The Republican candidates running for a spot on the McHenry County Board to represent District 5 include three incumbents, a school board president and a newcomer to politics.
Also running is Democrat Paula Yensen, a current board member, and Green Party candidate Frank Wedig.
District 5 includes all of Dorr Township, parts of Grafton Township and a small section of Greenwood Township. Here's a look at the five Republican candidates, one of whom will be weeded out after the March 20 primary.
• Board member Tina Hill, 52, of Woodstock, was first elected in 2002. She chairs the county's planning and development committee, and serves on its building projects, and finance and audit committees. She believes the county must provide incentives to businesses to relocate there, and should partner with agencies like McHenry County Economic Development Corp. and McHenry County College's Shah Center to bring more jobs. She also wants to ensure the county offers adequate services for returning veterans, and protect the quality and quantity of the county's groundwater reserves.
• Board member John Jung Jr., 63, of Woodstock, was elected in 1994. He owns a small business. He serves on the board's legislative, law and justice, and liquor and license committees. He believes in improving the county's transportation infrastructure in order to attract new businesses, and believes in continued cooperation with local municipalities and neighboring counties to obtain federal funding. He also wants to protect the county's groundwater, and preserve its farmland and open spaces.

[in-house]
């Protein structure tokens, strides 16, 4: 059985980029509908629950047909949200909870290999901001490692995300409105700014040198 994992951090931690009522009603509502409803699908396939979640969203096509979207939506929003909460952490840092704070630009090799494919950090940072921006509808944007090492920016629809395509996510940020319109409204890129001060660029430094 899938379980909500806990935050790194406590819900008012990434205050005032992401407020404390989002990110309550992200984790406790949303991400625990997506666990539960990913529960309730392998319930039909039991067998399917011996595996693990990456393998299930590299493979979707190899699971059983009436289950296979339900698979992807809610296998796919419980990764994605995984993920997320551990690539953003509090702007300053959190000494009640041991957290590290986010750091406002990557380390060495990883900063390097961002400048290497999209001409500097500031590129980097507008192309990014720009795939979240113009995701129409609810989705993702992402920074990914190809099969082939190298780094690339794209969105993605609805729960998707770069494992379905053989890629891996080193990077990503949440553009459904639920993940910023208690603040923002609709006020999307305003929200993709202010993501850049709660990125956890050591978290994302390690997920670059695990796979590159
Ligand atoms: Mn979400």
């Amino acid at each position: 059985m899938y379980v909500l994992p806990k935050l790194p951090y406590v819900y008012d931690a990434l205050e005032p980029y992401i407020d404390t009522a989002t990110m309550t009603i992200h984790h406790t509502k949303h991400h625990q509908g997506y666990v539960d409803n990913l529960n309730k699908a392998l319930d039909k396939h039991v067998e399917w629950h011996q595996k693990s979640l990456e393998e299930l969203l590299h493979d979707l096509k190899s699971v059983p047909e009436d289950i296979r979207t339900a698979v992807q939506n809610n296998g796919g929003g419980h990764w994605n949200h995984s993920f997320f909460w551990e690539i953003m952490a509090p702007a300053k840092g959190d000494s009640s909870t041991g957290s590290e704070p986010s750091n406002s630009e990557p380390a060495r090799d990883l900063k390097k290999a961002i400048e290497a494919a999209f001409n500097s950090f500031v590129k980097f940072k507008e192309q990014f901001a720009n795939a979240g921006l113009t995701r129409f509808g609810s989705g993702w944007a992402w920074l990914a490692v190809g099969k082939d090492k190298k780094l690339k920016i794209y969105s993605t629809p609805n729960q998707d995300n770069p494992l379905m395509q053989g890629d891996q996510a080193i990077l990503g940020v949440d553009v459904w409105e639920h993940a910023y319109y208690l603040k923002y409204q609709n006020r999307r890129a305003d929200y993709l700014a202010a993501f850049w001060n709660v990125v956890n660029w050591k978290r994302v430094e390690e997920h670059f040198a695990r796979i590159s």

• Board member Virginia Peschke, 74, of Bull Valley, is an executive director for a consumer credit counseling agency. Elected in 1990, she chairs the public health and human services committee, and serves on its transportation, and nature and environmental committees. She cites protecting the county's groundwater reserves as the most important issue affecting the county, and believes this should be done by seeking cooperation from residents and local municipalities. She also believes in equalizing property assessments across the county, and in pushing for school funding reform.
• Michael Rein, 47, of Woodstock, is a former U.S. Marine who works as a chiropractic doctor. He civic involvement includes Habitat for Humanity and the Woodstock Chamber of Commerce. He believes local units of government should be fiscally conservative and cut back expenses wherever possible. He also wants to analyze the county's transportation plan to ensure it meets the needs of its workforce, a large portion of which commutes outside the county for work. He also wants all public and private construction projects to include a look at implementing green technologies and water conservation techniques to protect the county's natural resources.
• Michael Skala, 40, of Huntley, owns a design engineering and hardware distribution company and serves as board president for Huntley Area School District 158. He is vice chairman of the government relations committee for the Tooling and Manufacturing Association. He believes the county needs to attract more businesses with incentives such as job training, tax rebates and low-interest loans, as well as by easing restrictions imposed by zoning ordinances. He also wants to streamline the organizational structure of the county's various committees and subcommittees, and improve the efficiency and transparency of the county's budget process.